Dismiss Notice
Join Physics Forums Today!
The friendliest, high quality science and math community on the planet! Everyone who loves science is here!

Dry sump system

  1. Oct 7, 2006 #1
    hi to anyone and everyone. i am thinking of using a dry sump system, there is no kit available for my application, so i would have to design my own sump. could anyone help in this area please. any help/advice greatly appriciated. many thanks
     
  2. jcsd
  3. Oct 7, 2006 #2

    brewnog

    User Avatar
    Science Advisor
    Gold Member

    Well, firstly what's your application, and what reasons do you have for going with a dry sump?

    I believe the biggest problem you'd need to overcome would be sourcing of a pump/pumps to suit your engine. If you did decide to fit a dry sump, it'd depend on the engine type as to whether you could get a scavenge pump to suit the required flow; it'd have to be driven directly from the engine as I'm sure you're aware. Fabricating a suitable sump, remote reservoir, and the necessary piping would be easy enough.

    What's the engine, what are you using it for, how much do you have to spend, and what do you hope to gain?



    For the benefit of others, dry sump systems generally offer:
    - Greater oil capacity (because you're using a remote reservoir), so cooler and cleaner oil
    - Decreased parasitic losses, because the crankshaft isn't sloshing around in a bath of oil
    - Enables the engine to be installed lower into the vehicle, so lowered CoG
    - Eliminates oil starvation problems caused by heavy acceleration, cornering and braking
    - Sometimes, improved servicing access to oil pumps

    Naturally, the main disadvantage is cost, even with a kit system. Sourcing and developing a suitable pump for a one-off could be a pretty involved exercise.

    Pragmatically, if your application really demands a dry sump system, you may be better off looking at an engine change.
     
    Last edited: Oct 7, 2006
  4. Oct 7, 2006 #3
    hi brewnog, thanks for reply, the car is triumph spitfire, engine is 2.5 tuned. we wish to use car for track events, hill climbs etc.the benefits i'm looking at from dry sump, are, heating of oil before firing, "0" oil surge problems, ability to remove air from oil, extra capicity, (already have custom wet sump increased) improved piston ring sealing asnd lower engine placement. fitting pump no problem, crank snout same as buick,ford and pontiac, so gilmer pulleys available. willing to spend whatever it costs, up to £2000.have found pump sources, aviaid, being one particular one.the sump seems to be the key to a successful application.have seen pics of sumps, discriptions, but nothing i can work with adequately. can not change engine, too much work, money and time gone into this one. what are your thoughts please?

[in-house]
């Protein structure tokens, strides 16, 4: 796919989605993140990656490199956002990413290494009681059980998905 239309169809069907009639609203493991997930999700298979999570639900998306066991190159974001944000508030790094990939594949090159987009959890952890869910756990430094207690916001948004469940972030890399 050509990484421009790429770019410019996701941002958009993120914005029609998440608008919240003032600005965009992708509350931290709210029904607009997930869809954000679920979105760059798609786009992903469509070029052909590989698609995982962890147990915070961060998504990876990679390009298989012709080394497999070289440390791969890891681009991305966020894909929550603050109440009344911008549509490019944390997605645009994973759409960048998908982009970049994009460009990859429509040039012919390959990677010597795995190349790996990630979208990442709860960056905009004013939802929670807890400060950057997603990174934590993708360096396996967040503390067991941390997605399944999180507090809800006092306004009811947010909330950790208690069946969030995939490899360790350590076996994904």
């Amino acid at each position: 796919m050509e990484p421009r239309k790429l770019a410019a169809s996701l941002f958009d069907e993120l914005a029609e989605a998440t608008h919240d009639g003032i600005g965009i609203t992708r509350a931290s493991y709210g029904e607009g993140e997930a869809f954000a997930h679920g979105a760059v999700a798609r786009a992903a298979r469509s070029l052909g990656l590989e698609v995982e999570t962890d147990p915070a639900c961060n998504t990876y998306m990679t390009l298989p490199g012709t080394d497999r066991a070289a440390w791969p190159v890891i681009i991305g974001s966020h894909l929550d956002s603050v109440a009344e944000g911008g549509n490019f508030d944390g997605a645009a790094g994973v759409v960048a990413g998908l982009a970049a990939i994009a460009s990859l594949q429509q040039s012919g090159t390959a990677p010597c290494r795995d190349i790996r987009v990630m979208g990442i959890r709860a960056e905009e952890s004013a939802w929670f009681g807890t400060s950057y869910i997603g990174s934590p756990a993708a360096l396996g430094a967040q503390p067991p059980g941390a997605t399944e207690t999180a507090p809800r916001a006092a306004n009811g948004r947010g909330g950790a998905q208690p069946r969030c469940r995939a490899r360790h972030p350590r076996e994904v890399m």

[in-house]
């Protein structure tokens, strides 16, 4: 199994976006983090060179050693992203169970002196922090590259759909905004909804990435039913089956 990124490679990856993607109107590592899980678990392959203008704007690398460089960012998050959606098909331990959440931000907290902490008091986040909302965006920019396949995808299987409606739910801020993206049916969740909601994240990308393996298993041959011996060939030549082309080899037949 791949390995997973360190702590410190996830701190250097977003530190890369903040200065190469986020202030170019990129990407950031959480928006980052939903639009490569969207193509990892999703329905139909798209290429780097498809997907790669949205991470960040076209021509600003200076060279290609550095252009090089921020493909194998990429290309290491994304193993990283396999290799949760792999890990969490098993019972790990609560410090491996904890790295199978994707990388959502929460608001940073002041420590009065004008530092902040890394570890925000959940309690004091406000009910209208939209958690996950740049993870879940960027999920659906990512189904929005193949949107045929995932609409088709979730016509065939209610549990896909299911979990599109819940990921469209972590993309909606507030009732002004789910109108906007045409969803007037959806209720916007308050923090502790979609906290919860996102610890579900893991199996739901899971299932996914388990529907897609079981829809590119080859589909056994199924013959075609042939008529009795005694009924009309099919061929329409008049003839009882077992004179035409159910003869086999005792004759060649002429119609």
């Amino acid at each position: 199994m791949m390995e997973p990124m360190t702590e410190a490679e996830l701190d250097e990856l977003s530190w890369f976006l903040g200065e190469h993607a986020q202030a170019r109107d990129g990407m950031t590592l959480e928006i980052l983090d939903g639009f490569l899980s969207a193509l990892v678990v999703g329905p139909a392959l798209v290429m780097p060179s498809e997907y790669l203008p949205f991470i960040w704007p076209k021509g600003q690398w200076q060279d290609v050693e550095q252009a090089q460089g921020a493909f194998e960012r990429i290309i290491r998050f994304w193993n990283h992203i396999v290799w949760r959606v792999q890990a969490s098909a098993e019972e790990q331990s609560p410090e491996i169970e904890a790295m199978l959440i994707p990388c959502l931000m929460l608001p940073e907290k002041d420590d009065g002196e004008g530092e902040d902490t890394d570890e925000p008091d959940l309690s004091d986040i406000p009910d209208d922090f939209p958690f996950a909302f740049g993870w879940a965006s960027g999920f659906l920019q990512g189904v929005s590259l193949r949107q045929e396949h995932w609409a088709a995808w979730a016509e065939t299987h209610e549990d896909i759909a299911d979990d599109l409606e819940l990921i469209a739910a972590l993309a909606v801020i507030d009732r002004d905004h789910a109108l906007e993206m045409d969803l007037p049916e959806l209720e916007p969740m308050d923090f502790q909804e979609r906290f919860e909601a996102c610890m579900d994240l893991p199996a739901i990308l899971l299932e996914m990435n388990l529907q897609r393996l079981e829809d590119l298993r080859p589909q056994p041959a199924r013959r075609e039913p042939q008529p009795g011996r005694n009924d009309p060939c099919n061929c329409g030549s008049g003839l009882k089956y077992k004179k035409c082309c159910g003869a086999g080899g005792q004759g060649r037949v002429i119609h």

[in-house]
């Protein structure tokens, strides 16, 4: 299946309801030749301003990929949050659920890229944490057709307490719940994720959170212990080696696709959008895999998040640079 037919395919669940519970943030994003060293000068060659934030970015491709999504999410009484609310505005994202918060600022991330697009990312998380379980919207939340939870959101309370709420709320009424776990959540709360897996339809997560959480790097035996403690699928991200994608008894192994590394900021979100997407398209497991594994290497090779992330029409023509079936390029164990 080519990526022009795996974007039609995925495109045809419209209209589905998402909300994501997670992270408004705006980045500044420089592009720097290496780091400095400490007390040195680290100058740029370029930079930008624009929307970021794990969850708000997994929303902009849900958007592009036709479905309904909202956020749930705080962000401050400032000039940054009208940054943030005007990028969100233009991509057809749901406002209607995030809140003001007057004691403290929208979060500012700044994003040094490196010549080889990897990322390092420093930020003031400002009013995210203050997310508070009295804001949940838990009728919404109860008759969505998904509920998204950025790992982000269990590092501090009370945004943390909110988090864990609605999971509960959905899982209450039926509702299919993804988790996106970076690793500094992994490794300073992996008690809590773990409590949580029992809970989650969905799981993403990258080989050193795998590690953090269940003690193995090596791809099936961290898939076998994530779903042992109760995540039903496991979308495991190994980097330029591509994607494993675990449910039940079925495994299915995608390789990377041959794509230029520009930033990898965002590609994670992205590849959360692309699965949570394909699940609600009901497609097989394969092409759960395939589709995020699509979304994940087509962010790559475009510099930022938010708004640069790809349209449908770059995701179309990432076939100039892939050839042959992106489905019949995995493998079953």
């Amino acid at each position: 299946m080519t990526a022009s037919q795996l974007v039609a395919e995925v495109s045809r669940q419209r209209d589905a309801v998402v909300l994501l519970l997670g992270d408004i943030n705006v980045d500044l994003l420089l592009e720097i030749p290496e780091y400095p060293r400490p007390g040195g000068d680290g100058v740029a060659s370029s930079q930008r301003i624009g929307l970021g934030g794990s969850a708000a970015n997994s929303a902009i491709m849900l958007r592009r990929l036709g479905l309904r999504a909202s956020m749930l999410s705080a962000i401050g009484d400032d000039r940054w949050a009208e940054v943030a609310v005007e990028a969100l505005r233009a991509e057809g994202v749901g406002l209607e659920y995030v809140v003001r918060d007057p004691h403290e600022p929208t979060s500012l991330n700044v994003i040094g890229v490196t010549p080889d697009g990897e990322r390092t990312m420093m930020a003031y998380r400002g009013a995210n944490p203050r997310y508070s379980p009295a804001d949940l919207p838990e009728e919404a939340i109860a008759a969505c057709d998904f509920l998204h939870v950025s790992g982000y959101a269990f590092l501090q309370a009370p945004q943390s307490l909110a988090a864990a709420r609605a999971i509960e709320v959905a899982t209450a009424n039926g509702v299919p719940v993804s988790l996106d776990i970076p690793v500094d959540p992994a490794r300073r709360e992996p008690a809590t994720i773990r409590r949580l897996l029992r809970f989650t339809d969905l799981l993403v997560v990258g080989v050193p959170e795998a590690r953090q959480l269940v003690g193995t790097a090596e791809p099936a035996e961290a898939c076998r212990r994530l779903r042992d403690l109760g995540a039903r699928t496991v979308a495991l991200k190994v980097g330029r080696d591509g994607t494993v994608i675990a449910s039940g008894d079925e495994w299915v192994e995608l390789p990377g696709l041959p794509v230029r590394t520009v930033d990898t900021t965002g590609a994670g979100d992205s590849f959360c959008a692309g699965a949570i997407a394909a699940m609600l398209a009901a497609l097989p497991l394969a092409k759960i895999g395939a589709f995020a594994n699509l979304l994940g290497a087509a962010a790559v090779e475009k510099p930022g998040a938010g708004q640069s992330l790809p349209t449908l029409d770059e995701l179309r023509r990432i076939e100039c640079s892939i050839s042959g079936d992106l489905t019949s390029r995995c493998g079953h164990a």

5. Oct 7, 2006 #4

    brewnog

    User Avatar
    Science Advisor
    Gold Member


    Interesting one! I'll do a bit of research into the sumps themselves, will try and get back to you. I trust you've been in touch with the owners' clubs and haven't found anyone who's undertaken a similar project?

    I don't suppose you really want to be developing a sump on your engine, sounds like it needs to be right first time!

    Incidentally, where in the UK are you?
     
  6. Oct 7, 2006 #5

    brewnog

    User Avatar
    Science Advisor
    Gold Member

    From what I've seen so far, you should just be able to have a sump machined from an aluminium billet. Obviously you could use your existing sump as a template for the mating face. Other than ensuring that there is sufficient clearance on the crankshaft, and that your pickups are located and sized to ensure good drainage from the sump, I don't see the sump itself providing too many issues. Everything else in the system would be as with a kit. I'd be most concerned with ensuring your scavenge pump(s) are delivering at the correct flow, but you seem to have this one covered.

    Technically, noise and vibration are traditionally major issues with sumps, but for this application I wouldn't worry too much providing the vibration isn't ridiculous.

    Incidentally, I looked at a dry sump conversion for my (Triumph based!) kit car, but I use it so little on the track that I couldn't justify the cost.
     
  7. Oct 7, 2006 #6
    many thanks brewnog, i'm grateful for any help. yes have been asking/seeking all round planet! have some potentially positive advice in pipeline. not certain yet though. yes it does need to be right first time, a tall order, but maybe possible. i live in bristol,uk. thanks again for your time and help.
     
  8. Oct 7, 2006 #7

    brewnog

    User Avatar
    Science Advisor
    Gold Member

    And I've just seen you've already beat me to the triumph.org.uk website!

    It looks gorgeous anyway, I'm definitely in favour of that subtle scoop on the roof!
     
    Last edited: Oct 7, 2006
  9. Oct 8, 2006 #8
    so you have seen the marmite car!! thanks for compliments. i am also on british car for', and a few others, usa and british. triumph based kit car eh? any pics please?
     
Know someone interested in this topic? Share this thread via Reddit, Google+, Twitter, or Facebook

Have something to add?



Similar Discussions: Dry sump system
  1. How to dry a SF6 tank? (Replies: 2)

Loading...